Authorship Down

What’s happened to Google Authorship and what do you need to do about it?

Google Authorship sank without trace recently, and it seems few people even realized it was ever actually afloat. Launched in 2011, Google’s original plan was to create an automated system that cataloged the various website contributions of specific authors.
Blogging was exploding onto the public consciousness at the time, and Google quickly identified a way to connect disparate submissions by a particular person across different websites. By inserting a small piece of markup code into HTML, it was possible to link each blog or article to the author’s profile.
It was decided early on, after a few experimental runs, that the brand-new Google+ social network would underpin its Authorship sibling, with those invisible pieces of code in each published feature linking back to the creator’s Google+ account.
As an additional incentive, taglines and thumbnail photos would appear in Google results to promote the author. These digital signatures would allow audiences to quickly reference an individual’s content history, while simultaneously authenticating the articles as having been written by that person.
Authorship’s Achilles Heel?
It would be easy to speculate about whether Authorship might have survived if Google+ had taken off. This was arguably Authorship’s Achilles heel – it required a Google+ account, which has always been a poor relation compared to Twitter and Facebook. In terms of Search Engine Results Pages, there was never any concrete evidence that linking content to a Google+ account bolstered the author’s SERPs rankings. It didn’t appear to improve click-through rates or enhance anyone’s public profile, either. The photos and taglines simply became another piece of visual clutter, alongside the News articles and sponsored links on each results page.
The Slippery Slope
Last December, Google began reducing the number of author photos it displayed, in a claimed attempt to improve the appearance of results on mobile devices. In June, the photography element was dropped altogether. Last month, the remaining Authorship components were mothballed and the scheme quietly died. It joins a graveyard of abandoned Google concepts, from customizable web portals and RSS news feeds through to on-demand video services and even a proprietary dictionary.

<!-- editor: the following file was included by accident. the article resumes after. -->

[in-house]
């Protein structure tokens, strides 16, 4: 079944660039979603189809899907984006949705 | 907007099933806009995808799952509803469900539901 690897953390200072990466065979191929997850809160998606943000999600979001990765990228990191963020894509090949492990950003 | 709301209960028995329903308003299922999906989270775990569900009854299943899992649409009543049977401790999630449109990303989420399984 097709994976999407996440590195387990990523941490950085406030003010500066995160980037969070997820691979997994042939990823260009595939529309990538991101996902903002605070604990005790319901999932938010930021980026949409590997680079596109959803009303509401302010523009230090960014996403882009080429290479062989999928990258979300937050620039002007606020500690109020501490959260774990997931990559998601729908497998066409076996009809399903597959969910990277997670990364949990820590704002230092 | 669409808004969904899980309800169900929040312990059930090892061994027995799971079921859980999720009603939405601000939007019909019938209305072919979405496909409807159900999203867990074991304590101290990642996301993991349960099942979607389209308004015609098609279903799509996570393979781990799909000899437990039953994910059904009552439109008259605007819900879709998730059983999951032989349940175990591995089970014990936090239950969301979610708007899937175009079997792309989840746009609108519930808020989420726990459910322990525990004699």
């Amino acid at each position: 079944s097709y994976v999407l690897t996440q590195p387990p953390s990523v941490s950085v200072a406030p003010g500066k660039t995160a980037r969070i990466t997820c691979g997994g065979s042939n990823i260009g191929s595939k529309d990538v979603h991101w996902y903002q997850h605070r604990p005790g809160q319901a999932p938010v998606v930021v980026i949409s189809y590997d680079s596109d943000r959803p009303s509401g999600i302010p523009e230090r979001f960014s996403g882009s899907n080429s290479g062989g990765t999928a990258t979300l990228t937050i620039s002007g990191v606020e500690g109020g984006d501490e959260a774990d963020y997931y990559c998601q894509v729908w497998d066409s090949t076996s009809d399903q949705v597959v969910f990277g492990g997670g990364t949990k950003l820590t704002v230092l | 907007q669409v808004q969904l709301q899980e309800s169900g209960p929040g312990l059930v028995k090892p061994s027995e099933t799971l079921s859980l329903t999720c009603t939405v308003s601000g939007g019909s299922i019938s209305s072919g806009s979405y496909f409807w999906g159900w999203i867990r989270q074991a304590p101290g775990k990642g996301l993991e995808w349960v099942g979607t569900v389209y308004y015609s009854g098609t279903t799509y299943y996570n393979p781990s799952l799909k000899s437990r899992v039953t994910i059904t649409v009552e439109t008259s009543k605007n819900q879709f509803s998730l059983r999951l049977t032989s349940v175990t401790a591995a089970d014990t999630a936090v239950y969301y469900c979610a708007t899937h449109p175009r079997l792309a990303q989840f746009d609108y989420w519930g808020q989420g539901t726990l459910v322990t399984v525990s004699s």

Long Live Author Rank
Confusingly, Google insist that the parallel Author Rank concept will be retained, even though it relied heavily on Authorship for raw data. Author Rank is a general industry term for rating information connected to a verified profile as being more important than unverified results. Bylines are therefore still valuable, and Google’s search engine algorithms can still identify them and match some bylines to the correct individuals. Anyone who went to the effort of creating bylines for Authorship should therefore retain them, since they may be of value for other SERPs in future.
The impact of Authorship’s demise upon search results is likely to be negligible, although it has underlined the importance of link building and using streamlined SEO text. While a few bloggers may lament Authorship’s departure, photo bylines are hardly the be-all-and-end-all of a creative’s career. Author Rank will live on and may assume greater significance if people begin to actually demand the facility. It’s even possible to concoct a home-made Authorship substitute, by creating (and regularly updating) a page or blog with links to previously published content.
Keep your eyes on the Midphase blog to find out ways of making up for the loss of Authorship.